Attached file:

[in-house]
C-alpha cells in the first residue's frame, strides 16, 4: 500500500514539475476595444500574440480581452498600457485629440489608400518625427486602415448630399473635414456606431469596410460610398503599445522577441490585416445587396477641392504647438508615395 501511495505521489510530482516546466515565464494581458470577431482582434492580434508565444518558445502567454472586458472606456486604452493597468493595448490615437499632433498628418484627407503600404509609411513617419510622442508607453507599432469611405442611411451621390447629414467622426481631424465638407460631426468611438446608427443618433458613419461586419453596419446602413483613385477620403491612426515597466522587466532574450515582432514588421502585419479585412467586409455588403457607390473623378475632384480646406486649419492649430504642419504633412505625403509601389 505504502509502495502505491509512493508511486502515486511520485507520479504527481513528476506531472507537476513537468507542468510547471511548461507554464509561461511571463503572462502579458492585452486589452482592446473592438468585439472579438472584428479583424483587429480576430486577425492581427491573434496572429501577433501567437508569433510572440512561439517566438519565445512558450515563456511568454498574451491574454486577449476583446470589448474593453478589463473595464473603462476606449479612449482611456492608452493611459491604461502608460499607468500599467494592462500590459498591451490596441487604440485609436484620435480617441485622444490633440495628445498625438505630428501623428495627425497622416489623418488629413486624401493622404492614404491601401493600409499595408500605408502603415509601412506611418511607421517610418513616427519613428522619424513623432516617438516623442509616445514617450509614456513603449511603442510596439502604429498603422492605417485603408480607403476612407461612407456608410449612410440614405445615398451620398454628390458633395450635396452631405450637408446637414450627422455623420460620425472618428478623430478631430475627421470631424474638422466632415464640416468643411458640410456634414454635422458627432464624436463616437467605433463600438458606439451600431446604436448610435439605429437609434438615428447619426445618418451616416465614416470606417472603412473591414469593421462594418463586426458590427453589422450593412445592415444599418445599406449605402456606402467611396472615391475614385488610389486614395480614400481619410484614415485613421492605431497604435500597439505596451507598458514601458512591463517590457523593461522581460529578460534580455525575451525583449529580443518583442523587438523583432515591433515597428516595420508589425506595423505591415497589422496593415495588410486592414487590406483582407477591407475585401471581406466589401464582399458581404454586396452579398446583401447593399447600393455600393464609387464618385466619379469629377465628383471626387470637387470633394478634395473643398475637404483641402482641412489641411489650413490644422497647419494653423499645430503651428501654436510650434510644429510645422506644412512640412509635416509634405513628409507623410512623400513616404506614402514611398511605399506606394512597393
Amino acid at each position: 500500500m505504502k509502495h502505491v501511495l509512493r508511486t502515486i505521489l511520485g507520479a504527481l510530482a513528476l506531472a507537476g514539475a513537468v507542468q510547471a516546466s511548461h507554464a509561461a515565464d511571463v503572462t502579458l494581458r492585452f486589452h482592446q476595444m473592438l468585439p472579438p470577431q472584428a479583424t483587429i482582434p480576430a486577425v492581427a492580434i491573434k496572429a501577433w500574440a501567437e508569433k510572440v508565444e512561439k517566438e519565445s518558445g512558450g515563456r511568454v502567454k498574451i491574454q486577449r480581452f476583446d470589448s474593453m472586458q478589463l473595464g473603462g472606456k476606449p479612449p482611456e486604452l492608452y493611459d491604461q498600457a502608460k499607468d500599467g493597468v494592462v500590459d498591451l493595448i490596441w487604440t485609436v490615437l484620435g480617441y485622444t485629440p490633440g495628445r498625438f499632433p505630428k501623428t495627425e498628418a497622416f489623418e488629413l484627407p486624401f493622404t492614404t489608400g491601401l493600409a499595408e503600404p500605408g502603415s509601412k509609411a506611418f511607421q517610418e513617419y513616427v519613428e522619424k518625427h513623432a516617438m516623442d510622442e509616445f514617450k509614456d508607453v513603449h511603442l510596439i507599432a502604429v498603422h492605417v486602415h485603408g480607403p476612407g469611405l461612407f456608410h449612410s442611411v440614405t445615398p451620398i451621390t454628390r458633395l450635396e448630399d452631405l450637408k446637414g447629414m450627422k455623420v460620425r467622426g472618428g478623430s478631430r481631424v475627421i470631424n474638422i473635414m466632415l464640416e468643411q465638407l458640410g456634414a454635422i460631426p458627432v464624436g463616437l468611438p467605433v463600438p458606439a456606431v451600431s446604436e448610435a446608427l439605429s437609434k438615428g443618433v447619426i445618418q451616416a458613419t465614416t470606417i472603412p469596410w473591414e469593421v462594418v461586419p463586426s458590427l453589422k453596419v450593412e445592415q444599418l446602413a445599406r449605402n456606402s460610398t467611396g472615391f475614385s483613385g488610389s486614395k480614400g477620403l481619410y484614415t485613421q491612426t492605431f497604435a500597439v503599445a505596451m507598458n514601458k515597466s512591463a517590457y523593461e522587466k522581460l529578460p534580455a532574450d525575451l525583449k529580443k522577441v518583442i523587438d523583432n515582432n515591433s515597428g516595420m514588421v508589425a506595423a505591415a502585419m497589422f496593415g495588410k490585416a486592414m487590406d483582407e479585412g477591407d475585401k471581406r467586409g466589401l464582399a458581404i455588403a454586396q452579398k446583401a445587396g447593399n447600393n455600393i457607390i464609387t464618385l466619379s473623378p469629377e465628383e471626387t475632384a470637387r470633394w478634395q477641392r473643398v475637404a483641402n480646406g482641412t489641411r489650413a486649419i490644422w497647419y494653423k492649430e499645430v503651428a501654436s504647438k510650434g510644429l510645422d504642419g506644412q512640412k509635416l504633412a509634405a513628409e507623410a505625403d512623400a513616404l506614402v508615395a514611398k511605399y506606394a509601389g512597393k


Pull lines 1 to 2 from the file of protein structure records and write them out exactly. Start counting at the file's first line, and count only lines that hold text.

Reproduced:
[in-house]
C-alpha cells in the first residue's frame, strides 16, 4: 500500500514539475476595444500574440480581452498600457485629440489608400518625427486602415448630399473635414456606431469596410460610398503599445522577441490585416445587396477641392504647438508615395 501511495505521489510530482516546466515565464494581458470577431482582434492580434508565444518558445502567454472586458472606456486604452493597468493595448490615437499632433498628418484627407503600404509609411513617419510622442508607453507599432469611405442611411451621390447629414467622426481631424465638407460631426468611438446608427443618433458613419461586419453596419446602413483613385477620403491612426515597466522587466532574450515582432514588421502585419479585412467586409455588403457607390473623378475632384480646406486649419492649430504642419504633412505625403509601389 505504502509502495502505491509512493508511486502515486511520485507520479504527481513528476506531472507537476513537468507542468510547471511548461507554464509561461511571463503572462502579458492585452486589452482592446473592438468585439472579438472584428479583424483587429480576430486577425492581427491573434496572429501577433501567437508569433510572440512561439517566438519565445512558450515563456511568454498574451491574454486577449476583446470589448474593453478589463473595464473603462476606449479612449482611456492608452493611459491604461502608460499607468500599467494592462500590459498591451490596441487604440485609436484620435480617441485622444490633440495628445498625438505630428501623428495627425497622416489623418488629413486624401493622404492614404491601401493600409499595408500605408502603415509601412506611418511607421517610418513616427519613428522619424513623432516617438516623442509616445514617450509614456513603449511603442510596439502604429498603422492605417485603408480607403476612407461612407456608410449612410440614405445615398451620398454628390458633395450635396452631405450637408446637414450627422455623420460620425472618428478623430478631430475627421470631424474638422466632415464640416468643411458640410456634414454635422458627432464624436463616437467605433463600438458606439451600431446604436448610435439605429437609434438615428447619426445618418451616416465614416470606417472603412473591414469593421462594418463586426458590427453589422450593412445592415444599418445599406449605402456606402467611396472615391475614385488610389486614395480614400481619410484614415485613421492605431497604435500597439505596451507598458514601458512591463517590457523593461522581460529578460534580455525575451525583449529580443518583442523587438523583432515591433515597428516595420508589425506595423505591415497589422496593415495588410486592414487590406483582407477591407475585401471581406466589401464582399458581404454586396452579398446583401447593399447600393455600393464609387464618385466619379469629377465628383471626387470637387470633394478634395473643398475637404483641402482641412489641411489650413490644422497647419494653423499645430503651428501654436510650434510644429510645422506644412512640412509635416509634405513628409507623410512623400513616404506614402514611398511605399506606394512597393